When we find fossil ferns in the rock we call coal, we discover again how lively a planet this is. We also discover that life doesn't just live here--it helps build the earth.We have a habit of thinking of Earth as inert and dead--just rock. But that habit of thinking can get in the way of understanding how Earth works. In fact, much of the Earth we know has been created by living organisms.
Beginning about 340 million years ago, and continuing for 60 million years, land life on earth found its way onto barren land and colonized it. Plants formed great swampy forests of tree ferns, conifers, and horsetails. Insects rapidly developed many forms, and amphibians became large creatures that looked somewhat like alligators.
The plants that formed these vast forests grew using sunlight, just as plants do now. As plants in these forests died, lots of them were covered by water and became, over a long time, beds of peat. Over a long time, these peat beds were covered with mud and sediments. The weight of these materials on top of the peat squeezed the water out of the peat. Later pressure and heat slowly, slowly transformed the peat into coal. This process has been going on ever since. The "younger" coal beds we discover today are poor-quality coal for burning. The oldest coal is the best coal.
Life creates other parts of the earth's crust, too. In the oceans, for billions of years, shell-building algae and zooplankton have been living and dying and falling to the ocean floor, where their shells eventually became limestone, chalk, and other kinds of rocks.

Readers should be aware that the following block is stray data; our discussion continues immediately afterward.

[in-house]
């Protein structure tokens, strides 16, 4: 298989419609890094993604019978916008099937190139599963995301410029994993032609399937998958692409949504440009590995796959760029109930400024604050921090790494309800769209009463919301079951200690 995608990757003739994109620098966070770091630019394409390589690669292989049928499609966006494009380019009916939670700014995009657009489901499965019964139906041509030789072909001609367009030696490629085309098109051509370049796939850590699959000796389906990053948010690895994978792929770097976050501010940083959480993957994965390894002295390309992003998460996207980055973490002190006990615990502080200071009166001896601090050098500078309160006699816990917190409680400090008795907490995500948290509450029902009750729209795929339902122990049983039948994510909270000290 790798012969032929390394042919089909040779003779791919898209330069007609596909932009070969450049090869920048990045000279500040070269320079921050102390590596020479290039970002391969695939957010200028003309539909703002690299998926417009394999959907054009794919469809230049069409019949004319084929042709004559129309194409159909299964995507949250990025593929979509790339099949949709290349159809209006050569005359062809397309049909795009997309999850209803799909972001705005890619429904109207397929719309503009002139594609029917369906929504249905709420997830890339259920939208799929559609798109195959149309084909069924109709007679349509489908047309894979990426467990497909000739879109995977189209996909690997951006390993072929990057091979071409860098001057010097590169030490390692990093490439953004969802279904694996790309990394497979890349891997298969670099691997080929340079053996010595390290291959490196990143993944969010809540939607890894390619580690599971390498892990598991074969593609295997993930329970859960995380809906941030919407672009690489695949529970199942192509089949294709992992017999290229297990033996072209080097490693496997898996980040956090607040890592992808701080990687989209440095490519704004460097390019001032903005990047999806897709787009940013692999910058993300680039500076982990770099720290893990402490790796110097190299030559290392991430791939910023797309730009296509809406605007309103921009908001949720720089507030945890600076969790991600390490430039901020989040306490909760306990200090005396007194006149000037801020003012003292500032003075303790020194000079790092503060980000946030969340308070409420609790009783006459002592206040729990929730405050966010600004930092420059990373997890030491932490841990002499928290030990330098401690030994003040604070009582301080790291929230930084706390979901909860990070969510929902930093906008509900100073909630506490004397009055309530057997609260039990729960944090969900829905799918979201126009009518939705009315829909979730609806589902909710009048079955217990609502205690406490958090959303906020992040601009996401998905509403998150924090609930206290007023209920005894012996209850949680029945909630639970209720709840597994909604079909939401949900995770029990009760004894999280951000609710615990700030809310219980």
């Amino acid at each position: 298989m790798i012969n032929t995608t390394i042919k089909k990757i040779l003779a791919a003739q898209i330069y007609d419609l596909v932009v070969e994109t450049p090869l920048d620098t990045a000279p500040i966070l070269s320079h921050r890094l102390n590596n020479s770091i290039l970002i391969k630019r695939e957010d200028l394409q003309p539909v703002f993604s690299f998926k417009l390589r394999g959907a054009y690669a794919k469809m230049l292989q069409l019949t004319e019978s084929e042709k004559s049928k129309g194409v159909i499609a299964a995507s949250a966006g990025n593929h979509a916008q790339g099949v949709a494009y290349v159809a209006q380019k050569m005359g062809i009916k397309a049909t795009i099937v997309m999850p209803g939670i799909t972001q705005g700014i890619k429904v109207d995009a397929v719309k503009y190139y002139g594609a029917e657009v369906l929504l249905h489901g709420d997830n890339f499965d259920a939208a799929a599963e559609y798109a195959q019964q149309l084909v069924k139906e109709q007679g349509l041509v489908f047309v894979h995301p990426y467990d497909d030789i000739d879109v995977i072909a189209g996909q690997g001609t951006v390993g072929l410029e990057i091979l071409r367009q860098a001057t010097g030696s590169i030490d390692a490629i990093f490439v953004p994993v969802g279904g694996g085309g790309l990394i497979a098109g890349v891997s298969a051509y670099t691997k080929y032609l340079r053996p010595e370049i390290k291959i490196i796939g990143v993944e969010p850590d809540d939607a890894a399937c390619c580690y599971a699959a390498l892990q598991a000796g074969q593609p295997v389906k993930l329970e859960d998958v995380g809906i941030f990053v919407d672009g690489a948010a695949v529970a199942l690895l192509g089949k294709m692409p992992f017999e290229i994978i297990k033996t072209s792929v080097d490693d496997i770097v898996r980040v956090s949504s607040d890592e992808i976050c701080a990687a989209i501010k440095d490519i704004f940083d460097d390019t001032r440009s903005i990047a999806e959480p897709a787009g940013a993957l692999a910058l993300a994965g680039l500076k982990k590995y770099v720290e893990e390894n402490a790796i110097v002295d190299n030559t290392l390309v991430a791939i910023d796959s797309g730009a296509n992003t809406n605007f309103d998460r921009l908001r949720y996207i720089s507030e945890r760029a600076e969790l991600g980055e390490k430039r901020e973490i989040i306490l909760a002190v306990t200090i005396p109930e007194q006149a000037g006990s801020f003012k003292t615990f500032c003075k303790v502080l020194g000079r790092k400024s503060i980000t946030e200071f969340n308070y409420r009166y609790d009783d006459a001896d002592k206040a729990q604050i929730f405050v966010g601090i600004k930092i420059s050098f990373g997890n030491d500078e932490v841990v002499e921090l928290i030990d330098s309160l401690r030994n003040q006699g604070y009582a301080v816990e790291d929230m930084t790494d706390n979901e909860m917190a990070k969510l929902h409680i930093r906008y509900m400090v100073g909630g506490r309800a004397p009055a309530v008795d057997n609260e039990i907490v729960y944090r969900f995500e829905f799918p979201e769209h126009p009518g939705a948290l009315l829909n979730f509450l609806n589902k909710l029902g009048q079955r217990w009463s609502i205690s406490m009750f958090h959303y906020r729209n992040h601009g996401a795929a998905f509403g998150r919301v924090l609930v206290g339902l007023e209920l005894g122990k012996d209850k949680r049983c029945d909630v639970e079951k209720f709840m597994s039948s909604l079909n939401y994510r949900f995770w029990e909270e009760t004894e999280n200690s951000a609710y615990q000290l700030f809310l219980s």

Some of them transformed into natural gas and petroleum--life created the oil and gas we all depend on.
Sea life, in the form of ancient iron-concentrating bacteria, has also created the deposits of iron that we mine. Fossil shark teeth are frequently found in iron mines.
Other bacteria concentrated aluminum from seawater and created the bauxite deposits we mine now for beverage cans and airplane skins.
Life created all the petroleum, all the coal, and all the natural gas there is.There are many other examples.
The point is that Earth's crust is partly the result of life. So Life doesn't just use Earth as a stage where it plays out its dramas. Life creates some of the stage.
Earth spent hundreds of millions of years putting sunlight energy into the bank in earth's crust. All the oil, coal, and natural gas that exists comes from organisms that transformed solar energy into their bodies. This vast bank of stored energy in the earth's crust is now quickly being withdrawn by our civilization.
Top of Page